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39th District race puts opposites against each other

SNOHOMISH COUNTY — In the 39th District, the two candidates for State Rep. Position 1 have vastly different outlooks on how the state should run.
Republican Robert Sutherland, a biochemist, won office in 2018 after handily defeating Democrat Ivan Lewis. He supports giving parents more educational choices by having tax money follow the student versus automatically going to the public school system (creating a marketplace of schooling), supports $30 car tabs, opposes per-mile taxes and says that lowering property taxes will yield more housing affordability.
Democrat Claus Joens is today a high school teacher and formerly worked in corporate finance. He supports bipartisanship, tax reform, affordable housing and climate change initiatives.
He ran against state Sen. Keith Wagoner in 2018, but sees stark difference with Sutherland.
“With Wagoner, we could disagree. With Sutherland, we don’t even agree on the facts,” Joens said in a conversation with a reporter.
The 39th District covers Monroe and the Sky Valley, as well as most of north county. (The City of Snohomish is in the 44th District.)
In the primary, Sutherland carried 61 percent of the vote to Joens’ 39 percent.
Ballots begin being mailed Oct. 15.
The Tribune asked the candidates on roadway funding, homelessness strategies, balancing the state budget and encouraging more affordable housing. and is printing their full, complete answers below:

Q) What would be your funding plan to help accomplish widening the last gap of SR-522 for Monroe drivers?
Sutherland: Currently only about $1.50 of the $30.00 car tab revenue goes towards the stated purpose of “road maintenance and repair.” My proposal would be to allocate more of that revenue for projects like the expansion of the 522.
Joens: The Paradise Lake Road interchange improvement project requires an estimated $180 million additional funding for widening and interchange improvement to include improvements, design, right-of-way acquisition, and construction. This represents about 40% of the annual revenue car tabs raised before the vote to cut them to $30. With an estimated $4.4 Billion budget deficit in the next biennium, I really do not anticipate being able to raise the funds for this until the 2023-2025 biennium.

Q) In short, what do you believe is the best next step to addressing chronic homelessness through Legislative action? How would you act on it?
Sutherland: First we need to take the profit out of the homelessness crisis. Too many people are profiting from the crisis which creates a desire to keep the status quo, or worse, to make the crisis even worse. Homeless persons from other areas are being bussed in to our area to create a larger problem, thereby creating a greater opportunity to make a larger profit. By taking away the profit we can reduce homelessness.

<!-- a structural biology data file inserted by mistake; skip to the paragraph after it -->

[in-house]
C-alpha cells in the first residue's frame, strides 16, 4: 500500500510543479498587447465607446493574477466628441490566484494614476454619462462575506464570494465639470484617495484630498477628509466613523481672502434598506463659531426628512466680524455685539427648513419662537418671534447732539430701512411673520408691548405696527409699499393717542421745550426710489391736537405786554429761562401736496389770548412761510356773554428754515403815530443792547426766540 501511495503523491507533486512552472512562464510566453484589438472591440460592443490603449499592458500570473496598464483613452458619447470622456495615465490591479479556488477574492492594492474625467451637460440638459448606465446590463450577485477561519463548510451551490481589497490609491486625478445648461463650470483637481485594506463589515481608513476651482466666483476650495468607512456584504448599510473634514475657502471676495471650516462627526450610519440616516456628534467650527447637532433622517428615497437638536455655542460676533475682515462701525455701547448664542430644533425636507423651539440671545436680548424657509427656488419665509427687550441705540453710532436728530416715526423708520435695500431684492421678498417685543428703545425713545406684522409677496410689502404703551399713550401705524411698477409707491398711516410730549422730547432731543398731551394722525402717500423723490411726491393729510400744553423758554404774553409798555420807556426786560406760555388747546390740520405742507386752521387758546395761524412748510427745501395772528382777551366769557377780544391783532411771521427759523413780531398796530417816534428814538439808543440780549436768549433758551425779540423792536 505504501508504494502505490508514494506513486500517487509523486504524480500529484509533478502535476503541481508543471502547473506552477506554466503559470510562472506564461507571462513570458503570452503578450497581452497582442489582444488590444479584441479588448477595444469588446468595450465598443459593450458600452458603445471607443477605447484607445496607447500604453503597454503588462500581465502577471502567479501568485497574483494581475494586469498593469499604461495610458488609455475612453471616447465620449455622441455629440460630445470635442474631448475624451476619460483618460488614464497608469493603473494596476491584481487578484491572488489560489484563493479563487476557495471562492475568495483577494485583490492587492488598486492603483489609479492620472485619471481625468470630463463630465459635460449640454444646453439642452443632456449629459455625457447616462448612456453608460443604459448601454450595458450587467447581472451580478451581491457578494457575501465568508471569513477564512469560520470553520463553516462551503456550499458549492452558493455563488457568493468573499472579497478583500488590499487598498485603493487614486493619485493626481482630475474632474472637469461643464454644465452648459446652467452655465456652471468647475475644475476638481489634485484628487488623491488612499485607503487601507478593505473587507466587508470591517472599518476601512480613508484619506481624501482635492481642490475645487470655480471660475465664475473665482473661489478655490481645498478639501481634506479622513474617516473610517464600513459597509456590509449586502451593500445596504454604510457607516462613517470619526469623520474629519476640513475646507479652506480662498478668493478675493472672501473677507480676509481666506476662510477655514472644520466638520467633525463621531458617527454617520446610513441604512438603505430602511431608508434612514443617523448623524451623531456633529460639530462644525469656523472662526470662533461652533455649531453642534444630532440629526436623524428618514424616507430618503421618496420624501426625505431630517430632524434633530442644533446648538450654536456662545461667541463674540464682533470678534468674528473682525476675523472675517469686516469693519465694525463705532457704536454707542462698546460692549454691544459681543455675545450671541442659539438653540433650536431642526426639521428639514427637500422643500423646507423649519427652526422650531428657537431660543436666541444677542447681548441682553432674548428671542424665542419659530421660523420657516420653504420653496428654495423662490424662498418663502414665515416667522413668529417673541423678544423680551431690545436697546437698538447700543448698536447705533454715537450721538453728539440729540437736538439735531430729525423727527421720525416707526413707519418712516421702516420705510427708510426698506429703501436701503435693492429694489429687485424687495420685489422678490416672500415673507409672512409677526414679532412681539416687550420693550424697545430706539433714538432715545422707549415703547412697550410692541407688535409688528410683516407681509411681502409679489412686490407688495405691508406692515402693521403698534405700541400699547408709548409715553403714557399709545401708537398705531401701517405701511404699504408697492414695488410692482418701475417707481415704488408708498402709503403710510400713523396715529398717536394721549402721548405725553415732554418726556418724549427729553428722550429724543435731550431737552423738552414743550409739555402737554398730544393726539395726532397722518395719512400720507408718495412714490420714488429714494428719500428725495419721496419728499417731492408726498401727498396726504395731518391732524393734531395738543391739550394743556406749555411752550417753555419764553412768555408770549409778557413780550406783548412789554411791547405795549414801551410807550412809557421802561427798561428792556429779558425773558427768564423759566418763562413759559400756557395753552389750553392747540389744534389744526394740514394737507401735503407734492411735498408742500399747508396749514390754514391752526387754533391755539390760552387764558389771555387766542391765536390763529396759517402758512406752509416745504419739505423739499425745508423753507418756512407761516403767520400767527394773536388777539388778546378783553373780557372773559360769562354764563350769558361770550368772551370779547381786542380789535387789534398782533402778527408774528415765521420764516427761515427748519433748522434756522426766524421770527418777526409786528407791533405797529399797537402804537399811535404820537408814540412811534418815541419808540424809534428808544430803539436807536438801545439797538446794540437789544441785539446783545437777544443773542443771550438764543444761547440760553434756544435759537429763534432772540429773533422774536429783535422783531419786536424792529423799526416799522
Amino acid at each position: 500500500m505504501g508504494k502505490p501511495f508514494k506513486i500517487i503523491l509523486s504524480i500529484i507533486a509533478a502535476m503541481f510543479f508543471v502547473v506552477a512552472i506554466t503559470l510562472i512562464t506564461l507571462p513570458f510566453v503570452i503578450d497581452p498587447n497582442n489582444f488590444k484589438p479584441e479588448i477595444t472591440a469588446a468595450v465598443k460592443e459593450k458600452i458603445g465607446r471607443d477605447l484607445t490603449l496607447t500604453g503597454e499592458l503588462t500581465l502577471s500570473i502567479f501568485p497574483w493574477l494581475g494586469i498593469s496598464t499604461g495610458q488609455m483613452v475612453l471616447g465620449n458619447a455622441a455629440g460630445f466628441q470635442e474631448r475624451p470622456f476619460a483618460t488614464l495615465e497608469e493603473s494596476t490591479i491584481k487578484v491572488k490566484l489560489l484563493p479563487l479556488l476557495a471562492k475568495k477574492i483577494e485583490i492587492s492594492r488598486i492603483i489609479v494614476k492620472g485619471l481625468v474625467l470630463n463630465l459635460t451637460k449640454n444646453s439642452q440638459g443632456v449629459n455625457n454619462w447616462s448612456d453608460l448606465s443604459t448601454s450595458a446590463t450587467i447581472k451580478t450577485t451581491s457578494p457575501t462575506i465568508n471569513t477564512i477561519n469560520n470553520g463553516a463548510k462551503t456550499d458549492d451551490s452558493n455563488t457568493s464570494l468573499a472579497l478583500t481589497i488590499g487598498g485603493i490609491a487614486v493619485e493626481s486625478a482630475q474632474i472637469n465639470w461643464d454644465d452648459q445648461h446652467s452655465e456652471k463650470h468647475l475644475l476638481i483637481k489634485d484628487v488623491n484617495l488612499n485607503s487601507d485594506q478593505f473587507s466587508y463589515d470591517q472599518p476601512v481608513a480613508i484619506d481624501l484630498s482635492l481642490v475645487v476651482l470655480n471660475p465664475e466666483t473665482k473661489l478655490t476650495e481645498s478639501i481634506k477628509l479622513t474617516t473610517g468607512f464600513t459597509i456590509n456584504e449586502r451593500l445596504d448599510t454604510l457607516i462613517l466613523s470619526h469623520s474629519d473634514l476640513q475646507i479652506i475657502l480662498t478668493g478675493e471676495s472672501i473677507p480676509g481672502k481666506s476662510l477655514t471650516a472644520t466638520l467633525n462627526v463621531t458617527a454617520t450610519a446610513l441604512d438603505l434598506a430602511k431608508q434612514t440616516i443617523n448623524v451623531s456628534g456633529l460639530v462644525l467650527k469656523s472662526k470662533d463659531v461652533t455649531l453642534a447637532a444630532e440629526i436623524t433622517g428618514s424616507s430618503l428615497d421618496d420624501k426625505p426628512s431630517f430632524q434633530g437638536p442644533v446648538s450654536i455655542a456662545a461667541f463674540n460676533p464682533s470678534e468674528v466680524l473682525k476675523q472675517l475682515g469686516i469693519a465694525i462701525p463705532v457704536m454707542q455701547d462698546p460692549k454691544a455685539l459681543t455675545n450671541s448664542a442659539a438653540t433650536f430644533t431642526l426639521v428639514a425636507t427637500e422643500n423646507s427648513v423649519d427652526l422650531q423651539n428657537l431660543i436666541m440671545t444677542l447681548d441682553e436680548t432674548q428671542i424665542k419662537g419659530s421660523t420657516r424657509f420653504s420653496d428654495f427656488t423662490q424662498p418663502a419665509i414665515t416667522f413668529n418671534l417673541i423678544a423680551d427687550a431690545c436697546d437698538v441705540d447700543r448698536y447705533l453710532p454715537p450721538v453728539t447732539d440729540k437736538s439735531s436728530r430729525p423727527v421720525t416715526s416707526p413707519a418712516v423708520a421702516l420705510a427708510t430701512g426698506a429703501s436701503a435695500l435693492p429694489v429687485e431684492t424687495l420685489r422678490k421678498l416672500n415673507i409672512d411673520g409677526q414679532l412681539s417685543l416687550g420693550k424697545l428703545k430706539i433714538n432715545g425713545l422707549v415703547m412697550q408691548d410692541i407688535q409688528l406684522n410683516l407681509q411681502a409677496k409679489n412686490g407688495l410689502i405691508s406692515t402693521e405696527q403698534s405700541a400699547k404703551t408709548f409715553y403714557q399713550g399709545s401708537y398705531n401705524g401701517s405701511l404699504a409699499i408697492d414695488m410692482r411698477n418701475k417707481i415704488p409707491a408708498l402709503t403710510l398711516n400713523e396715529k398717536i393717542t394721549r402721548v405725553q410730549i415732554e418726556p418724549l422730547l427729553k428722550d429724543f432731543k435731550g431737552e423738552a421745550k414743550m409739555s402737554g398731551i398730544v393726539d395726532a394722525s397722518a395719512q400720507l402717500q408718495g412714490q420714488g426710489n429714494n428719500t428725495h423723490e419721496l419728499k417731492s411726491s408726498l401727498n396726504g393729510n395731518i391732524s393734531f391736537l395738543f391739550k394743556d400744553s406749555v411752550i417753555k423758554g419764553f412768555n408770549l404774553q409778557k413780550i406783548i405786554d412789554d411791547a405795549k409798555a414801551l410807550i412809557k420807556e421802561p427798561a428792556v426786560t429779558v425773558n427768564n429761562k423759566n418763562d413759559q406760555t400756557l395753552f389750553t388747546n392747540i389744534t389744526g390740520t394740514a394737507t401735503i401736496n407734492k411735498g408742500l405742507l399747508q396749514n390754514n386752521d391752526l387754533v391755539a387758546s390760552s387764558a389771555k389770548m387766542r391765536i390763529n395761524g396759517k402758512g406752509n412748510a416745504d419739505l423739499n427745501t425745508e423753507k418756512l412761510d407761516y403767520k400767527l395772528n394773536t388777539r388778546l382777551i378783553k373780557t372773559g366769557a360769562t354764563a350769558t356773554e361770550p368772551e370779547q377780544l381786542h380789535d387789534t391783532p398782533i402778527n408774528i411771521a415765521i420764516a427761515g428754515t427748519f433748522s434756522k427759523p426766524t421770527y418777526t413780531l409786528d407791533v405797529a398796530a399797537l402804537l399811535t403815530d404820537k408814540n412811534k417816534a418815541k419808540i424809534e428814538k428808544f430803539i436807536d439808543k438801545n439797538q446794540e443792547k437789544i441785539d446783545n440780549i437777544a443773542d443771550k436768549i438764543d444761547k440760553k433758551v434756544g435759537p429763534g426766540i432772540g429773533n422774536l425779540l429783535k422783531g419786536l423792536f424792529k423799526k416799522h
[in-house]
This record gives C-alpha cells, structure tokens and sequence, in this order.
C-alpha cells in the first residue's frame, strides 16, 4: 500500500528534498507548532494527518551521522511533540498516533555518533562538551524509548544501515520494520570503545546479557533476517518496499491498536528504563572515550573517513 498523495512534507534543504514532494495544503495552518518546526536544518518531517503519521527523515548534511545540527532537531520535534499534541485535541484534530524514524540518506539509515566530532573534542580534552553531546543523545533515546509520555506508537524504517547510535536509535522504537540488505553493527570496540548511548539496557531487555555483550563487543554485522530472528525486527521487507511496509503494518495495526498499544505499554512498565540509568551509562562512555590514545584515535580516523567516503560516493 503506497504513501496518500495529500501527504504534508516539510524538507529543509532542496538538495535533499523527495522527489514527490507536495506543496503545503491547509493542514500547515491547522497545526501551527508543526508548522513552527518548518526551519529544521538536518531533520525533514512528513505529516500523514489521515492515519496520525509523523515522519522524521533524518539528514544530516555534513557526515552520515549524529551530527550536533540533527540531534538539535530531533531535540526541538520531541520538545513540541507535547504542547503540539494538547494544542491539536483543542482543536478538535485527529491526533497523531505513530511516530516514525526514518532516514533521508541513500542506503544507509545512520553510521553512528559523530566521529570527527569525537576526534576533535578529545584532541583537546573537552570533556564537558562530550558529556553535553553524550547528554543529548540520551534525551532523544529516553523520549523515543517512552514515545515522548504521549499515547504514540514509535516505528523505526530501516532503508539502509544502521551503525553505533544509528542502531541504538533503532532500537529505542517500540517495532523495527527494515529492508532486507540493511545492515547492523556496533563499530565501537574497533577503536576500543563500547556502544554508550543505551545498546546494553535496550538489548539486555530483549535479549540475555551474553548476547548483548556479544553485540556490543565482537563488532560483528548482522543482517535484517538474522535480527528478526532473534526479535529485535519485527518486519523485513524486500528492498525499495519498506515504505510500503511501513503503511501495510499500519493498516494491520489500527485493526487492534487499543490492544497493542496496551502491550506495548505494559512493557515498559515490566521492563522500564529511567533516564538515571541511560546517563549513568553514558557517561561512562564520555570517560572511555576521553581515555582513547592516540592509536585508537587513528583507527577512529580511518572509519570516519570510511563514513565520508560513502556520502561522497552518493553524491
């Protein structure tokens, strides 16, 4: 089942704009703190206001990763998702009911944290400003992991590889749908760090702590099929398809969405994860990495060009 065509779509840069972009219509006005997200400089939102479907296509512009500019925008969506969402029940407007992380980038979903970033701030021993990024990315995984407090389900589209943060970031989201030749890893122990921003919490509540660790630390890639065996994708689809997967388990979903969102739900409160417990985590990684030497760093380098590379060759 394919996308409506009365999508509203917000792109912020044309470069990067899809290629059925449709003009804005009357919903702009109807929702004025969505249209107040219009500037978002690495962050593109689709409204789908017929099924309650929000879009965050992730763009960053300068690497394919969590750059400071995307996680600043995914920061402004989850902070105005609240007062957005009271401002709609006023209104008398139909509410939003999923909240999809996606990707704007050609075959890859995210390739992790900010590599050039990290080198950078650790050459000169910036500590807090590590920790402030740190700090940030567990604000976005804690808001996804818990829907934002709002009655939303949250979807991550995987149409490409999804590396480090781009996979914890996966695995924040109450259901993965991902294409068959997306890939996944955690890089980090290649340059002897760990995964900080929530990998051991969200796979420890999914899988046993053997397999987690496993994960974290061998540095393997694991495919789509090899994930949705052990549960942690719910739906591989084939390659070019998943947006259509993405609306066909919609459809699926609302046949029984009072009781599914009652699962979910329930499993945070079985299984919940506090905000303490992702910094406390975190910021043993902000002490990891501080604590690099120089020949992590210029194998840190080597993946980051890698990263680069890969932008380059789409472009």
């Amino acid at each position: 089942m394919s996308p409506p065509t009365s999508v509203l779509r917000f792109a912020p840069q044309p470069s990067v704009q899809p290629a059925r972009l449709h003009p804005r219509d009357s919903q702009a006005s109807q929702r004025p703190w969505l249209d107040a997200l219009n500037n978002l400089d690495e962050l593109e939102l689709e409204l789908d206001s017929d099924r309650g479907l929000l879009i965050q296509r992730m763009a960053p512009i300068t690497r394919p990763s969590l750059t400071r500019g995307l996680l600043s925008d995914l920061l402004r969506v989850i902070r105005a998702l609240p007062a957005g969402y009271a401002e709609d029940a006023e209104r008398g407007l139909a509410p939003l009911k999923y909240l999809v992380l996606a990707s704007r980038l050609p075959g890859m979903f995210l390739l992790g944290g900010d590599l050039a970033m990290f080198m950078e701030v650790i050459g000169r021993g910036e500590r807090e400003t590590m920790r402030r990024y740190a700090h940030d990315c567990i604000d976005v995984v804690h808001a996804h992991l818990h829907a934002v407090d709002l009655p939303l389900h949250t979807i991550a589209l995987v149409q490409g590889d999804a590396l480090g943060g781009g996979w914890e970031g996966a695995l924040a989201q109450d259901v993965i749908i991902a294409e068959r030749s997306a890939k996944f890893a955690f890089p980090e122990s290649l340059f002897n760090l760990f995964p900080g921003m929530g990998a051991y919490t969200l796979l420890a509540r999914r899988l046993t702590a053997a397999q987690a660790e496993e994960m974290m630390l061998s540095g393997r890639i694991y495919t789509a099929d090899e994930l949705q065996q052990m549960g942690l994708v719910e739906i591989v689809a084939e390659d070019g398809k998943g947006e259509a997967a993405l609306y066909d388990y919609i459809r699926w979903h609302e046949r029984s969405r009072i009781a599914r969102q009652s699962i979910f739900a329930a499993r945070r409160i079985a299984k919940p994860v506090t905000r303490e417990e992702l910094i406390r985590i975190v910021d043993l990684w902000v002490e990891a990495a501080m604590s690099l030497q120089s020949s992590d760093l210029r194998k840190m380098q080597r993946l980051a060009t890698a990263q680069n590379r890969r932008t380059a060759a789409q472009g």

Joens: COVID-19 has produced an additional 250,000 unemployed people in our state since last year, which puts more pressure on homelessness and food security. We need to make sure this problem does not get worse before it gets better. The best remedy is a strong economy that generates stable employment and a stable tax base. We need to make sure there are sufficient unemployment and medical insurance benefits to help Washingtonians stay on their feet.

Q) What do you believe the state will need to do to be more fiscally stable? How do public taxes come into play with your vision for government stability?
Sutherland: The amount of taxes taken from Washingtonians has doubled over the past 10 years, from $13 Billion/year to $26 Billion/year. We don’t have a revenue problem, we have a spending problem. The simplest solution might be to elect more fiscally responsible Republicans into office. Democrats have proven their inability to be fiscally responsible. Their solution to almost everything is to tax more and spend more, regardless of the outcome. This is both reckless and irresponsible. We need to prioritize the State budget from the top down, making sure we fund our top priorities first, like education, public safety, roads, etc. and then we can discuss lesser priorities should the need arise.
Joens: A stable economy requires a stable tax base. Local reliance on a few large corporations is not a good long term strategy because they can instantly move significant production out of state or make layoffs instead of using existing resources. Small to medium size companies generally create more jobs than large corporations, so we need to create a tax structure beneficial for them that does not result in lower wages for the people who work in these expanding businesses. A more progressive tax structure would improve stability. Those who have more should expect to pay more. I support a capital gains tax and increasing non-farm estate taxes.

Q) Your campaign discusses more affordable housing. What future legislation would you advocate for toward this goal?
Sutherland: Skyrocketing property taxes are adding to the housing affordability problem. I have a Bill that will eliminate State level property taxes (about a third of total property taxes) over four years. Also, there are too few single-family housing units available. Limiting the availability of housing units drives up prices. By increasing the number of housing units this will ease the pressure on the cost of housing.
Joens: Affordable housing solutions require both money and manpower. Senator Bob Hasegawa sponsored a state public bank that solves many of the money issues surrounding funding for affordable housing. This needs to pass our legislature. I intend to sponsor this legislation in the House. We should also work to create new programs that support high school skilled trades apprenticeships to fill the 500,000 skilled trade shortage in our country.



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